An ING survey of attitudes to the football - or soccer - World Cup in 13 countries indicated people in Brazil put the highest price tag on winning, followed by those in Portugal (EUR368) and Argentina (EUR288). At the other end of the scale were people in the Netherlands (EUR47), Germany (EUR31) and Japan (EUR2). Assigning a monetary value to an experience is a typical way for behavioural economists to gauge the importance of the experience to people. The research, which polled more than 7000 people, is part of a series being prepared by ING under the title World Cup-onomics.
The World Cup effect will spill into workplaces, shops and the wider economy
When the World Cup kicks off in South Africa on 11 June 2010, the impact is expected to be felt in the workplace, shops and even consumer confidence and spending. The global survey found, for example, fans are stocking up on supporter gear - with the Dutch spending EUR5 each on average, compared with the English and French spending EUR15 and Spanish splashing out EUR27. It also suggested bars in Mexico and Portugal should expect an influx of football fans, with 28% and 26% respectively of respondents saying they preferred to watch matches at a bar.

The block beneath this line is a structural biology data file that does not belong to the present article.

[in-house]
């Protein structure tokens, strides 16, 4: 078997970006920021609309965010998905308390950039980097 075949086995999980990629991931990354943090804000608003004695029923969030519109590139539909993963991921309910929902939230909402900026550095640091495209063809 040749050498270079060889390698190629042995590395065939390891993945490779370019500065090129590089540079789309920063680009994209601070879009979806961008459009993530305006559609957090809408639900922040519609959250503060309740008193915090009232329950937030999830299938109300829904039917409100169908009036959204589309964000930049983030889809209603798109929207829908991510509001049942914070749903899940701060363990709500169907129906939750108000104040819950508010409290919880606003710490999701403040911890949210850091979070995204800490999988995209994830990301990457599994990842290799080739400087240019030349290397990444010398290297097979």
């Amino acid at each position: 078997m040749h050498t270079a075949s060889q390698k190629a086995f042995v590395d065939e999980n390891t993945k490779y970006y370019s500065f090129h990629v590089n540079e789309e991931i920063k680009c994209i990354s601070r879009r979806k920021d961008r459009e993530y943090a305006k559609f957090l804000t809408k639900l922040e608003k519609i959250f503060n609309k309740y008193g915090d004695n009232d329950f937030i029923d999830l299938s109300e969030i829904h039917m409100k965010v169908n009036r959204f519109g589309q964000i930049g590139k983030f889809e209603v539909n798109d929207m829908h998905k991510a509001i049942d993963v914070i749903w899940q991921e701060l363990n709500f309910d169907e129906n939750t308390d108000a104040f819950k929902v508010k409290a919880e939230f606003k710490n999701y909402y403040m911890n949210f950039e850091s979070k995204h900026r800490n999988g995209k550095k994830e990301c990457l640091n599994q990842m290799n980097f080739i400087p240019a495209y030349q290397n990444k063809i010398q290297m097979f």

Brazilians and Spaniards most confident about their chances
According to the ING global survey, Brazilians are most confident about the chances for their own team winning, with more than 70% of those surveyed expecting the "divine canaries" to take the cup home. Brazil is also the hot favourite with people surveyed in other countries. Only Argentina and Spain believe they have a better chance of winning than Brazil.